OP-ED: Raising Our Rate of Investment in Transportation

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Buses like this one on the 71 bus will get priority heading toward Harvard Square on Mt. Auburn Street in the new Cambridge-Watertown Bus Priority Pilot program.

The following piece was provided by State Sen. Will Brownsberger, D – Belmont, who also represents Watertown and parts of Boston:

TheMBTA’s Board heard a presentation last weekfrom leaders of Toronto’s regional rail system.What was really stunning was how rapidly Toronto has been investing in all forms of transit improvement and expansion.

Since 2008, Toronto’s regional leadership has been engaged in a series of transit expansions which will add up to a total investment of approximately $60 billion by 2028. Annual spending has reached a level over $4 billion in some years.Four billion dollars in well-managed transit investments within one year represents staggering progress.In Massachusetts, we have struggled to raise our annual investment to $1 billion per year on transit. In private and public meetings officials ask constantly whether we can move more quickly, but again and again the answer has been that we don’t have the planning and management capacity to do so.

Toronto’s accomplishments should give us hope that we can build much greater planning and management capacity.The key to Toronto’s rapid movement has been to recruit talent from around the world through public-private-partnerships.

In Massachusetts, we use a traditional procurement approach: Public agencies, heavily aided by consulting resources, write detailed engineering specifications for projects.Then they put the specifications out to bid. Construction or manufacturing contractors place their bids. The selected contractor is paid incrementally from public funds as they hit milestones in the contract work. Then the public agency runs the built road or transit facility.

In the Toronto public-private-partnership (“PPP”) model, the public agency works with stakeholders to define key service goals at a high level:For example, provide 15 minute service in both directions on a certain route. Then, it requests proposals from teams of companies.Each team must demonstrate that it includes all the necessary capacities necessary to provide the service — design, engineering, construction, manufacturing, management and even construction financing.The public agency chooses the team that offers the best overall package.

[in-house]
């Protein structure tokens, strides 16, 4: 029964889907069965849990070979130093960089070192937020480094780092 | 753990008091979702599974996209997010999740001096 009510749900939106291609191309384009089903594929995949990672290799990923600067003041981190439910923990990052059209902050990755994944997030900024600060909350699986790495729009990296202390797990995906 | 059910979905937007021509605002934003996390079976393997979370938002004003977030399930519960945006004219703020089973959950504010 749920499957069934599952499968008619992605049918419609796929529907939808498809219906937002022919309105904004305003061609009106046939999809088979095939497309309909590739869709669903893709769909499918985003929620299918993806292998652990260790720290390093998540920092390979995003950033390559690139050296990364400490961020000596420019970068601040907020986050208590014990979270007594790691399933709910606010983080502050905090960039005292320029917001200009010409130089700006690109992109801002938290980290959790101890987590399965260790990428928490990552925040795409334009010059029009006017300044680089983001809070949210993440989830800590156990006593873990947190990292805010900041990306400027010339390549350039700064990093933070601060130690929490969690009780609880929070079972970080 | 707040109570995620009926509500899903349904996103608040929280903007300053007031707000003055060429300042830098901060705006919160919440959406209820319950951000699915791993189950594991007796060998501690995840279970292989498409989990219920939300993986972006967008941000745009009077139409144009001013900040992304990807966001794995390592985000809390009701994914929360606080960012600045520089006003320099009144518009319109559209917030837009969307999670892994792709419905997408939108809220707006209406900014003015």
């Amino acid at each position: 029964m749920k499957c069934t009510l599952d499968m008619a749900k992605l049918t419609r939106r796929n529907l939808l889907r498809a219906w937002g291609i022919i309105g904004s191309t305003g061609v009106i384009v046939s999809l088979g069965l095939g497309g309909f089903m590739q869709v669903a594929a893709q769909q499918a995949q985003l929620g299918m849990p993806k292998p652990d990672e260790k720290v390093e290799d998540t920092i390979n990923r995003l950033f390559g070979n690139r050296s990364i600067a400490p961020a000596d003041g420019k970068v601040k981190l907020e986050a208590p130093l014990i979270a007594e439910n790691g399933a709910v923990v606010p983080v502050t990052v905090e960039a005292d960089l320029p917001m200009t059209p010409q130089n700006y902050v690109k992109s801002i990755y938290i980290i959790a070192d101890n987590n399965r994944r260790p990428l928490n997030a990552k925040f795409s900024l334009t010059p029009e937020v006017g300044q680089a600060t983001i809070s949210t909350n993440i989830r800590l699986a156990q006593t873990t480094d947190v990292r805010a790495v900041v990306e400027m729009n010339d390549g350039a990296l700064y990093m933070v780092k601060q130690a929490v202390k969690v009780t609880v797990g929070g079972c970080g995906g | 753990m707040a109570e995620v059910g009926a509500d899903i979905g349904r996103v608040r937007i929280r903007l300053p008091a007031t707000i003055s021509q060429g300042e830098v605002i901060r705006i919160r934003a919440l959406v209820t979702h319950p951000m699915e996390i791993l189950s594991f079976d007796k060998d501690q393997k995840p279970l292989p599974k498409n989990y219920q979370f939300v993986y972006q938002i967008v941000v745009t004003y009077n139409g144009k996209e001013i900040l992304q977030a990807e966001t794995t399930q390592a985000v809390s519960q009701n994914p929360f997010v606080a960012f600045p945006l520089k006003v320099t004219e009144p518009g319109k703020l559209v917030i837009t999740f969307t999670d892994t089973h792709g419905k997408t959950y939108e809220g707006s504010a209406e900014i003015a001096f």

The PPP may include major financial entities that front the money for the project, but ultimately all the funding for the projects comes from the fare payers and the government.The partnership contract may shift some of the project risk to the private partners, for example, the risks of cost overruns or the risks that demand for the new service does not materialize.This improves accountability and reduces the probability of failure.

Perhaps the most important feature of the Toronto PPP model is that it draws in the talent of multiple private companies from across the world to do design, engineering, and management.In our traditional model, our ability to expand transit is limited by the available time and skills of a fairly small number of public employees. I have written previously that we need to build more depth in our transportation leadership.The PPP model still requires a lot of skilled oversight, but it engages a much larger talent pool.

The Governor’scurrent transportation proposal does include language designed to facilitate public private partnerships along these lines. I hope that we can develop consensus and pass language that moves in this direction.

If we are able to build more project capacity through PPPs or otherwise, we will still be limited by available funds.The gross product of Ontario, the province including Toronto, is not much greater than that of Massachusetts but the role of national support may or may not be comparable.

Commuter rail riders in both Boston and Toronto tend to be more affluent. In Toronto, the discussion seems to be about raising fares to achieve self-sufficiency.In Boston, our commuter rail runs through many lower-income communities.There is increasing recognition that many lower-income people might use commuter rail if the fares were lower. More on this possibility in a future post.

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One thought on “OP-ED: Raising Our Rate of Investment in Transportation

  1. This is very interesting Will. Folks, if you want to ease traffic congestion and pollution, transit investment and expansion is the way. We need to move the majority of travelers more efficiently so that those who must use cars and freight vehicles can actually move at a reasonable speed.

    We have neglected our transit infrastructure for too long and we are paying the price now. But we also need reforms to make the expenditure go further. I think the model that Will puts forward could have a positive effect in that regard.

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